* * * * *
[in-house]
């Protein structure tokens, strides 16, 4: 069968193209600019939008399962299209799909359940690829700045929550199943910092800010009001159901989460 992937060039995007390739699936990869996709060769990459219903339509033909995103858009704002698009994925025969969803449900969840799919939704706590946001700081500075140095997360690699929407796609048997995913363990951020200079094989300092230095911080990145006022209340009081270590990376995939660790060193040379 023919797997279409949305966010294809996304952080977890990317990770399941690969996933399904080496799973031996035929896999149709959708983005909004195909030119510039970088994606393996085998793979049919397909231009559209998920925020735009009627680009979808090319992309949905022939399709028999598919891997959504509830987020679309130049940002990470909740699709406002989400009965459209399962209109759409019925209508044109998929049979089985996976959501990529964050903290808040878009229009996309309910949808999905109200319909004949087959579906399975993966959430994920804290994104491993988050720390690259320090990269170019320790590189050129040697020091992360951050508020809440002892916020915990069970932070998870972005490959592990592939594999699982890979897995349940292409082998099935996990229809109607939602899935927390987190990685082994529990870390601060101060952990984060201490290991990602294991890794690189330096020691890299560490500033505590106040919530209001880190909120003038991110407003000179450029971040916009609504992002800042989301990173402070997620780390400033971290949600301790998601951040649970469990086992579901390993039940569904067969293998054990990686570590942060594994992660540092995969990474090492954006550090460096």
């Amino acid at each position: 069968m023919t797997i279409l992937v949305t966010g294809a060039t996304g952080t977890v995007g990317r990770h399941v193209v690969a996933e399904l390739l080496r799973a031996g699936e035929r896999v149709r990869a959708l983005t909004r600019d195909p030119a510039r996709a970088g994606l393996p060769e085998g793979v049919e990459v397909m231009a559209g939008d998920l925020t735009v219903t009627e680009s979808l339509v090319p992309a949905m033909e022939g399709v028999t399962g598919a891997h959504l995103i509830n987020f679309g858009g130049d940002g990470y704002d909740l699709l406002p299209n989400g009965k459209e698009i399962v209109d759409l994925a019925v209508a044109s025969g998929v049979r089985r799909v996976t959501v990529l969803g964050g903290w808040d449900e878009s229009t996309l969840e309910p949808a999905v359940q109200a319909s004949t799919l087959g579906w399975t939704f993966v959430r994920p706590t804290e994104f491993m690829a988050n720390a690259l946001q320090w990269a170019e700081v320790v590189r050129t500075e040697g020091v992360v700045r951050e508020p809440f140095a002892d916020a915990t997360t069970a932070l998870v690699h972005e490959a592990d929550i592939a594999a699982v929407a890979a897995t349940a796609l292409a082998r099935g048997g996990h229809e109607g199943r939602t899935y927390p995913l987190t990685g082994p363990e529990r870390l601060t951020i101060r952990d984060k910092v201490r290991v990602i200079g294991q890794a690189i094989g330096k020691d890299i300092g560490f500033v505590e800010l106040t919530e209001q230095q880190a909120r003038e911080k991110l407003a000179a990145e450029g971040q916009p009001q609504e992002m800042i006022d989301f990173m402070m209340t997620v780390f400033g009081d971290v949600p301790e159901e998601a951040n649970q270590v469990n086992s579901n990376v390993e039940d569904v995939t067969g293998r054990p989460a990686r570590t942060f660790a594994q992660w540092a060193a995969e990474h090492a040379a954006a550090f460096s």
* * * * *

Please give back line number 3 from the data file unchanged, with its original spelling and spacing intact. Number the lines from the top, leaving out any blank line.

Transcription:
């Amino acid at each position: 069968m023919t797997i279409l992937v949305t966010g294809a060039t996304g952080t977890v995007g990317r990770h399941v193209v690969a996933e399904l390739l080496r799973a031996g699936e035929r896999v149709r990869a959708l983005t909004r600019d195909p030119a510039r996709a970088g994606l393996p060769e085998g793979v049919e990459v397909m231009a559209g939008d998920l925020t735009v219903t009627e680009s979808l339509v090319p992309a949905m033909e022939g399709v028999t399962g598919a891997h959504l995103i509830n987020f679309g858009g130049d940002g990470y704002d909740l699709l406002p299209n989400g009965k459209e698009i399962v209109d759409l994925a019925v209508a044109s025969g998929v049979r089985r799909v996976t959501v990529l969803g964050g903290w808040d449900e878009s229009t996309l969840e309910p949808a999905v359940q109200a319909s004949t799919l087959g579906w399975t939704f993966v959430r994920p706590t804290e994104f491993m690829a988050n720390a690259l946001q320090w990269a170019e700081v320790v590189r050129t500075e040697g020091v992360v700045r951050e508020p809440f140095a002892d916020a915990t997360t069970a932070l998870v690699h972005e490959a592990d929550i592939a594999a699982v929407a890979a897995t349940a796609l292409a082998r099935g048997g996990h229809e109607g199943r939602t899935y927390p995913l987190t990685g082994p363990e529990r870390l601060t951020i101060r952990d984060k910092v201490r290991v990602i200079g294991q890794a690189i094989g330096k020691d890299i300092g560490f500033v505590e800010l106040t919530e209001q230095q880190a909120r003038e911080k991110l407003a000179a990145e450029g971040q916009p009001q609504e992002m800042i006022d989301f990173m402070m209340t997620v780390f400033g009081d971290v949600p301790e159901e998601a951040n649970q270590v469990n086992s579901n990376v390993e039940d569904v995939t067969g293998r054990p989460a990686r570590t942060f660790a594994q992660w540092a060193a995969e990474h090492a040379a954006a550090f460096s």